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Posted 3/18/2016

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By Sean McBride


What type of person would you picture if asked to envision someone who works on a boat for a living?

You’d probably think of the cast of Deadliest Catch or The Perfect Storm. While the cast of the Charleston District’s survey team spends many of their days on the water, they don’t quite have that weathered look.

Jennifer Kist and Sonja Tyson serve as survey technicians aboard the Survey Vessel Evans, the District’s 42 foot long floating map maker. The crew of the Evans cruises up and down Charleston Harbor, the Atlantic Intracoastal Waterway, the coast of Folly Beach and many more places creating sonar images of the conditions of the water’s floor below them. The District looks to maintain safe passage for vessels in the federal channels of South Carolina, and the survey crew provides the data that shows what is at the proper depth and what needs to be dredged.

Out of 109 full-time survey technicians in the entire Corps of Engineers, only seven are female and Kist is one of them. After graduating from the College of Charleston, Kist briefly left the Lowcountry to work for the National Oceanic and Atmospheric Administration in Virginia, but was drawn back to Charleston in 2015. She works to transform the data outputs of the survey vessel’s sonar into something that people can understand.

“Sand is always moving, so we always have to keep track of where it’s going,” said Kist. “I love how everything we do changes every day, from one minute analyzing statistical models in the office to surveying the harbor entrance channel to riding up and down the beach with a laser scanner. Knowing the depth of [everything] to centimeter-accuracy is very important.”

Tyson is a part-time survey technician who came to the District after stints with other organizations using sonar and surveys to analyze fish habitats, topographic changes from oyster reef development and methane leaks in different parts of the country. While she’s worked on a diverse set of ecosystems, she enjoys the unique environment Charleston offers and wants to be part of innovation.

“Survey work provides the opportunity to engage in some of the most exciting realms of discovery and technological innovation,” said Tyson. “Only seven percent of the world’s oceans have been mapped, so there is plenty of room for new discoveries.”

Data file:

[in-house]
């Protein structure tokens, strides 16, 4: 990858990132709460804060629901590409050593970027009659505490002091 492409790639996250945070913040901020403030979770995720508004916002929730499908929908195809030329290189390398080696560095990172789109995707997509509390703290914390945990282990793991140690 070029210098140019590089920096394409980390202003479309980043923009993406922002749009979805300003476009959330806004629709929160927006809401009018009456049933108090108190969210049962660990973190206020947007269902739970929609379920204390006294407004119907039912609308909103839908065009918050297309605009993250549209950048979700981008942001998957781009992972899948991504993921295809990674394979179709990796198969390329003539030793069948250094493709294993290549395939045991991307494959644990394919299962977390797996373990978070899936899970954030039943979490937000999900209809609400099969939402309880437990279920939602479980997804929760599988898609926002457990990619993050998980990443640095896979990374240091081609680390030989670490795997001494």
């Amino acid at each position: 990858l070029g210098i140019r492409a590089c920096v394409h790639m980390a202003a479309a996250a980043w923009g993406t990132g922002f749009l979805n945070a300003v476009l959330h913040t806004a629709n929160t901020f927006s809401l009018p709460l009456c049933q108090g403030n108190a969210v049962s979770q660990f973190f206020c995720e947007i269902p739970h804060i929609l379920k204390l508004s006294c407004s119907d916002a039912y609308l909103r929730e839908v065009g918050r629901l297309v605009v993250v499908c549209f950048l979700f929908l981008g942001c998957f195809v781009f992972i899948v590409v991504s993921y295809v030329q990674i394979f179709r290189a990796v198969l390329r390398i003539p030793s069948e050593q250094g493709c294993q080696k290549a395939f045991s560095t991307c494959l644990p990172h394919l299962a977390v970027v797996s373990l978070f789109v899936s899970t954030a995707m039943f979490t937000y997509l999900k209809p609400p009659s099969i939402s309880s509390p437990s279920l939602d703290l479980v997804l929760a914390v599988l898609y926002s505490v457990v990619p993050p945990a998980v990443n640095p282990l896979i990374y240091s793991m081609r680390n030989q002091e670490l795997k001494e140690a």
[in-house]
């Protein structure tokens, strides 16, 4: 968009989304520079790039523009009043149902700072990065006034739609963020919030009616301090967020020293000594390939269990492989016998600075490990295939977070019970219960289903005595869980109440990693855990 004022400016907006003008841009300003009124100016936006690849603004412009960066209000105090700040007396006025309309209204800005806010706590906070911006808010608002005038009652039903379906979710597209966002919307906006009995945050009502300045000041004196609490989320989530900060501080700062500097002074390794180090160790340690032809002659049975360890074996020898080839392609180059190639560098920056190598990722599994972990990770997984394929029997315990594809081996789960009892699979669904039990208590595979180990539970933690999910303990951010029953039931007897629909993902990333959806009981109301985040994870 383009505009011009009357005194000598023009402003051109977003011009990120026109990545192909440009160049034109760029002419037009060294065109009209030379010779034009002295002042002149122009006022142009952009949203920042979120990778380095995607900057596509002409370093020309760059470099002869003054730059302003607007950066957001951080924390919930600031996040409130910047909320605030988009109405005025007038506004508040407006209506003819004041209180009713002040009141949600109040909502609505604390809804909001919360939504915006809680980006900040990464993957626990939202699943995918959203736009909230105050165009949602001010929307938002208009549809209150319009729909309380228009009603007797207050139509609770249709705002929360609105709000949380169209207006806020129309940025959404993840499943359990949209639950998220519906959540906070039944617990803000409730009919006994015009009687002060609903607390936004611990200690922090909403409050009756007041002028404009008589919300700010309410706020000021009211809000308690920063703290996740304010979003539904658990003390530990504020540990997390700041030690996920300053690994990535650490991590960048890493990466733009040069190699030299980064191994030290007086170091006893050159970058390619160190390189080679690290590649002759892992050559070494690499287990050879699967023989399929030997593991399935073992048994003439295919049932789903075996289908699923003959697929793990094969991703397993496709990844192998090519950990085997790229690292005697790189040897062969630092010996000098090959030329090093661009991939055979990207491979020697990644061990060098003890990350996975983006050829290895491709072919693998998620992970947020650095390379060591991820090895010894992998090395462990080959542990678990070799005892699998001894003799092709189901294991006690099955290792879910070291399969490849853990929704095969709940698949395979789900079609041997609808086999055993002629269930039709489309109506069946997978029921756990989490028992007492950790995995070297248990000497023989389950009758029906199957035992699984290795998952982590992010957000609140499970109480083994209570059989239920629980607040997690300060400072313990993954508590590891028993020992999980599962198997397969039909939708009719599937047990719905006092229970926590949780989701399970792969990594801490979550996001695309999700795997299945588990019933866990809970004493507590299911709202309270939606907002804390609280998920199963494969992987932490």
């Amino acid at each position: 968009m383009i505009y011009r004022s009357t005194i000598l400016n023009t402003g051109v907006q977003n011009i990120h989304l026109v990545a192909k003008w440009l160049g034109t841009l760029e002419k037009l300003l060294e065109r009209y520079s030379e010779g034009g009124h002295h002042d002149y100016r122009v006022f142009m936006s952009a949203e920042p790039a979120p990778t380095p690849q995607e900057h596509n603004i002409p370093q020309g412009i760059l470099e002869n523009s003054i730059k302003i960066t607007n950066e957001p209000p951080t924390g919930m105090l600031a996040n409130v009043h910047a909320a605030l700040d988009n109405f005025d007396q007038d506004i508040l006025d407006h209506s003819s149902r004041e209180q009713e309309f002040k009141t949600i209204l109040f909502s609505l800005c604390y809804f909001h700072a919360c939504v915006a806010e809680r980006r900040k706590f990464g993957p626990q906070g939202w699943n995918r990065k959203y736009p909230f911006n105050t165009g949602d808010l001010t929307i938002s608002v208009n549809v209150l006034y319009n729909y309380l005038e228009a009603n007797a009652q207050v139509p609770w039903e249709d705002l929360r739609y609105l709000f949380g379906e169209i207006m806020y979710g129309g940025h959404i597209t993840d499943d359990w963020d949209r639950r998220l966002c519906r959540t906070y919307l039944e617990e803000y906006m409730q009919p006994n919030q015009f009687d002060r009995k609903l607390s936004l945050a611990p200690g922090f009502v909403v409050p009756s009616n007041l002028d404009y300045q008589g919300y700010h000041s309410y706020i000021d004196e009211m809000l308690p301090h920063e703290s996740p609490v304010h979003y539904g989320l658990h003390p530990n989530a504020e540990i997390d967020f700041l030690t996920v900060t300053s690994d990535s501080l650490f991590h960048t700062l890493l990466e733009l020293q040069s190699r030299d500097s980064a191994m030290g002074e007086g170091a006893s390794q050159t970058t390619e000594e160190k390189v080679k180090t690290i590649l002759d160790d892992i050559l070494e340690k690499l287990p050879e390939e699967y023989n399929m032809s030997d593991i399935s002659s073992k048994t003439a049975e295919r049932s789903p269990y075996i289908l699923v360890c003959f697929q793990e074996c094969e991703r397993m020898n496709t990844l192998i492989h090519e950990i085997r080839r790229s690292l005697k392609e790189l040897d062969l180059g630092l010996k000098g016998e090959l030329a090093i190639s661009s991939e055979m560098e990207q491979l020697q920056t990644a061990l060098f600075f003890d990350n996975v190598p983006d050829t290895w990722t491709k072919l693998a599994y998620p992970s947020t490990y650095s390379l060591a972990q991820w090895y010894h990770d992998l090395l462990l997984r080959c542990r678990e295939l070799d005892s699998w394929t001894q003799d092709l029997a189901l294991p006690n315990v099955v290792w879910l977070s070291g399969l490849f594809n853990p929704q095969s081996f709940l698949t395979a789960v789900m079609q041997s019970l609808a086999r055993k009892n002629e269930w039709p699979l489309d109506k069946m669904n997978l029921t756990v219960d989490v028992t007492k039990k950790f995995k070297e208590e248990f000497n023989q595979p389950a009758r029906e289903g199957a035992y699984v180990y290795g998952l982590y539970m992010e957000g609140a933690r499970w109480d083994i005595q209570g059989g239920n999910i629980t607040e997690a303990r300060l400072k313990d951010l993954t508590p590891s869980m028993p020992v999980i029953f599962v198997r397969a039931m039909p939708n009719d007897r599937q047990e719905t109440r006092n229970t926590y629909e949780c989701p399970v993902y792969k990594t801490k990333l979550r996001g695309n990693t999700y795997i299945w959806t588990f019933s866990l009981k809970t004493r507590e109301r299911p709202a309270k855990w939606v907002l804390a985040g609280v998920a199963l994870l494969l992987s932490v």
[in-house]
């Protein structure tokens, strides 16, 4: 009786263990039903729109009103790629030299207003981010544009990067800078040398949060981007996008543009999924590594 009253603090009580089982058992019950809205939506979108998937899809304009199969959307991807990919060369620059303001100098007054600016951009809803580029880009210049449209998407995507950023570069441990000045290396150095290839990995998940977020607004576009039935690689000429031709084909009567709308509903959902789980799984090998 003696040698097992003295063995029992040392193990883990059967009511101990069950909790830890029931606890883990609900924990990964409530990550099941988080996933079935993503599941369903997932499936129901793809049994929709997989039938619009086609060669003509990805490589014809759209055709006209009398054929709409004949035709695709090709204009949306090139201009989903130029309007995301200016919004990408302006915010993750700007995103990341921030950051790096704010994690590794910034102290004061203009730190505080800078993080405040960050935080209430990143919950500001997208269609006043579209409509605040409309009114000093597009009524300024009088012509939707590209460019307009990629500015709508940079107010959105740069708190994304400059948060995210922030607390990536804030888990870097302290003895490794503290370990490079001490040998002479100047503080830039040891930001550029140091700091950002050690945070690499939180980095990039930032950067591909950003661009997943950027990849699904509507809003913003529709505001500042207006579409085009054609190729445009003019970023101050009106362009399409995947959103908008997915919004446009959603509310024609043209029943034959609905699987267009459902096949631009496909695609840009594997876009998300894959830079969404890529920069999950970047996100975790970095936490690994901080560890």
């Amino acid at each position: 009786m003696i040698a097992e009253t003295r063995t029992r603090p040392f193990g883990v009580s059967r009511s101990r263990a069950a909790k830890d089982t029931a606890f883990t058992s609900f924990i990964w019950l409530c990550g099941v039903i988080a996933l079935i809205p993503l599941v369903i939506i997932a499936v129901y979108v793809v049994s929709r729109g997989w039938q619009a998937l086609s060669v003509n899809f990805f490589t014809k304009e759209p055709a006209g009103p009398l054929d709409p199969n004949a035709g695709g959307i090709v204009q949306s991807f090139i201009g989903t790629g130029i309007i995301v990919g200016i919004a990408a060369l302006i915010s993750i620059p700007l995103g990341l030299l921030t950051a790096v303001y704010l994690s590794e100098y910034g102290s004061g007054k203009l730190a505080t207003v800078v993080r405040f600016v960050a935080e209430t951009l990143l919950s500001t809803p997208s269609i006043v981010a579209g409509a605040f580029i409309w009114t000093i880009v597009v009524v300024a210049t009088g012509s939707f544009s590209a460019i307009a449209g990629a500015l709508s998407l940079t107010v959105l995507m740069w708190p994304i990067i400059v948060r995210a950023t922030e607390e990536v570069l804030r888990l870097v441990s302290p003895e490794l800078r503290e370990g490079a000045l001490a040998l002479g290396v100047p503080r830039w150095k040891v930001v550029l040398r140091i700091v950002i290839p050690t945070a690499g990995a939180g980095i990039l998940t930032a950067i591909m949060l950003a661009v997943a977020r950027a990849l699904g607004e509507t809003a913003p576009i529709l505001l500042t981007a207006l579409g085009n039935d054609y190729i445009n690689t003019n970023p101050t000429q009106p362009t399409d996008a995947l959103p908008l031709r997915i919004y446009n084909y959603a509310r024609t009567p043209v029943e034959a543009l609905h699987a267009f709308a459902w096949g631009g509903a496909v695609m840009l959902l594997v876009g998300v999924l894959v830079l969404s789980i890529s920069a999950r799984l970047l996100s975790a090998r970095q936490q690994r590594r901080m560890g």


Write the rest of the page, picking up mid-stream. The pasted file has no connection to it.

Being females has no impact on how they see themselves as being perceived amongst the survey team. Tyson says that it’s expected that there are less females in the group because it is a STEM field, which typically has more males, but that that is changing.

“Our District understands that fostering an open and diverse community that draws from an array of unique experiences and viewpoints is a necessary step to achieving our mission,” said Tyson. “I don’t believe any of us in survey think about the male/female ratio directly; we depend more on what skills each individual can offer.”

“We’re a team, definitely,” echoed Kist. “Honestly I don’t think about being a female at work until someone reminds me of it. Unfortunately, the main issue standing in the way of females in STEM is the attitude towards them as opposed to the opportunities presented to them.”

The survey work done by Kist and Tyson is critical to keeping commerce and recreation moving through the Lowcountry. Kist thinks the public doesn’t realize how much “stuff” sits at the bottom of Charleston Harbor, such as a sunken barge or ship, and it makes her realize that it’s probably there because it hit something. That puts into perspective for her just how many people’s livelihoods depend on knowing the conditions of the harbor.

Both Kist and Tyson are doing an incredible job of helping the District monitor and maintain our federal channels to create positive economic and social benefits for the area. Their work identifies the problems before they become problems so we can keep up with what people expect from our coast.

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